In their first back-to-back appearance as presidential nominees -- at a forum aimed at evangelicals -- Barack Obama said Saturday his greatest moral failure was his selfishness, while John McCain said it was his first marriage.
The rivals were led through mostly identical questions by Pastor Rick Warren, who presides over the mammoth Saddleback Church in Lake Forest, Calif. Obama went first, while McCain was sequestered so he would not know the specific question. While not a debate -- there will be three -- the Saturday session showed that Obama's penchant for nuance will face McCain's tendency for directness.
The Obama campaign has been making a major play for faith-based voters -- he has been to Saddleback before -- who in past presidential elections trended Republican or stayed at home.
On the hot-button issue of abortion -- Warren knew going in that Obama supports abortion rights and McCain does not -- Warren asked when a baby is entitled to human rights. Obama said, "Answering that question with specificity is above my pay grade," while McCain said, to applause, "At the moment of conception."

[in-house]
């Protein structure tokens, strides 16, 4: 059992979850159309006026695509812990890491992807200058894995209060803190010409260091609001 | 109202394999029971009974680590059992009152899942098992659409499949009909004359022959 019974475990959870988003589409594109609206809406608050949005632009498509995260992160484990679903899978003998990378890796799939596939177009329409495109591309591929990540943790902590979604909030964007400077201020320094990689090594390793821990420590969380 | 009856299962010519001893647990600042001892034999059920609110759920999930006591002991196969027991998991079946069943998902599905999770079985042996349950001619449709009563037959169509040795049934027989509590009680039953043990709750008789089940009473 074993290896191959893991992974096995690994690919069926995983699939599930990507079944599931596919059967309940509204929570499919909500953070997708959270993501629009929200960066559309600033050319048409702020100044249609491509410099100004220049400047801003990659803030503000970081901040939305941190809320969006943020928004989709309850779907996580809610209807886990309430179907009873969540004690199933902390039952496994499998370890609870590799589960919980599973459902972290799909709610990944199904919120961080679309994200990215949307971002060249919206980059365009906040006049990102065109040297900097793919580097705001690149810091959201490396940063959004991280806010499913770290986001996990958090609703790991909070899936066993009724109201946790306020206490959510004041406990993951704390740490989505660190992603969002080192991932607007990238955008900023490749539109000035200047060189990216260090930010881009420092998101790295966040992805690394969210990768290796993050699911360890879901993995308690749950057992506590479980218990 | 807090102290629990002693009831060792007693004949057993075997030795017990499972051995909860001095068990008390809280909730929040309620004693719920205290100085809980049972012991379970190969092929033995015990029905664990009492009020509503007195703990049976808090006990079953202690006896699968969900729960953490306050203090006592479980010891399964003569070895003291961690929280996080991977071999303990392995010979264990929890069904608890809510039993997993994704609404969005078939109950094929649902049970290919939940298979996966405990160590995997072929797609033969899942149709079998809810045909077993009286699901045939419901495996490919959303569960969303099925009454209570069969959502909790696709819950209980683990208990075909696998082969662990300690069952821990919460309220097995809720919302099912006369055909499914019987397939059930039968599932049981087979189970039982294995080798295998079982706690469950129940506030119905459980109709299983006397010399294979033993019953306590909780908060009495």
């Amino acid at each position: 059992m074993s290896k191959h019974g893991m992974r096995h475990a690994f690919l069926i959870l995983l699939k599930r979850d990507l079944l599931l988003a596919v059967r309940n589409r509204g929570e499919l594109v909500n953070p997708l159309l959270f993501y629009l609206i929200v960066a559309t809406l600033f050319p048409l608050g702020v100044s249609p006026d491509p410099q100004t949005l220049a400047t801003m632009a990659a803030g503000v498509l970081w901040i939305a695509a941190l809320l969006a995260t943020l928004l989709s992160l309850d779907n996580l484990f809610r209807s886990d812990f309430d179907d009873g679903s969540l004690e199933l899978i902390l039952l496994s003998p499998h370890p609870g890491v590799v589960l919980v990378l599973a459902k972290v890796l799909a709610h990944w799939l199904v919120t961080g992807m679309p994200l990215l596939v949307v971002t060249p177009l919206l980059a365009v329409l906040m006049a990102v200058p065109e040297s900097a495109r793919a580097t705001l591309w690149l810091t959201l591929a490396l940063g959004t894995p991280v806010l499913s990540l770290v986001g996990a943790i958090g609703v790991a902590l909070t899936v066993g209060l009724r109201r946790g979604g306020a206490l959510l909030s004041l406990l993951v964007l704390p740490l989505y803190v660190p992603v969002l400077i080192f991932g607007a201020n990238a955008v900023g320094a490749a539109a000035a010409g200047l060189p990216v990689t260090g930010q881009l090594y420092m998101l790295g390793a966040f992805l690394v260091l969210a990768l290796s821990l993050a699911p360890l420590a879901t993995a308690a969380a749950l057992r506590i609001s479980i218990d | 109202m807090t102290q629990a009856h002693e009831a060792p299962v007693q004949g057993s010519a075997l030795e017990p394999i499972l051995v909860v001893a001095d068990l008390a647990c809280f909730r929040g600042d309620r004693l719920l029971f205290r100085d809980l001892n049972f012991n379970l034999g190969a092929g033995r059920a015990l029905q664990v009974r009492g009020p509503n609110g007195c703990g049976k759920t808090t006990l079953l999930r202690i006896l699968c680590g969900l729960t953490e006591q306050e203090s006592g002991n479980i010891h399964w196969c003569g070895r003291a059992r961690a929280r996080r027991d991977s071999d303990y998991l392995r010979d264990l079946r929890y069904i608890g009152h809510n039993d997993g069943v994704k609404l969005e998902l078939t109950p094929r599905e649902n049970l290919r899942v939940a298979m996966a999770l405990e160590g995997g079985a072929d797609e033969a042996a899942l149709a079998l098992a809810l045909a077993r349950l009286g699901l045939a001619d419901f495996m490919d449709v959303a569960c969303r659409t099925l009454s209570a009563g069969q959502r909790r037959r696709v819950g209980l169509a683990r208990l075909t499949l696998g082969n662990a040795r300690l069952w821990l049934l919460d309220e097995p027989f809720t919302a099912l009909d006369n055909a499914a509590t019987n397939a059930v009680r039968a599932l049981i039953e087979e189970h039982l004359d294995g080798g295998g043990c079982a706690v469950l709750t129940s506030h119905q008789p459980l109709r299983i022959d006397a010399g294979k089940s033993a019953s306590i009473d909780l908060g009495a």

• • On the moral failure question, Obama related his youthful experimentation with drugs and alcohol and said that reflected "a certain selfishness on my part ... I was so obsessed with me ... I could not focus on other people."
McCain paused a moment and said, "The failure of my first marriage." McCain has talked and written about his divorce. In 2002, he told CNN's Larry King, "I was responsible for the breakup of my first marriage, due to my immature and very bad behavior."
• • Obama said he would not have appointed Supreme Court Justice Clarence Thomas -- the second black on the nation's highest court.
"I would not have nominated Clarence Thomas," Obama said in response to a question about which justice he would not have appointed. "I don't think that he was a strong enough jurist or legal thinker at the time for that elevation."
Obama -- who taught constitutional law at the University of Chicago -- also said he would not have picked Justice Antonin Scalia "because he and I just disagree."
McCain said he would not have named two picked by Democratic presidents -- Ruth Bader Ginsburg and Stephen G. Breyer -- and, more important to McCain's quest to solidify his conservative base, two tapped by Republicans, John Paul Stevens and David Souter.
Conservatives consider the appointment of Souter, who turned out to be moderate on the court, a "mistake."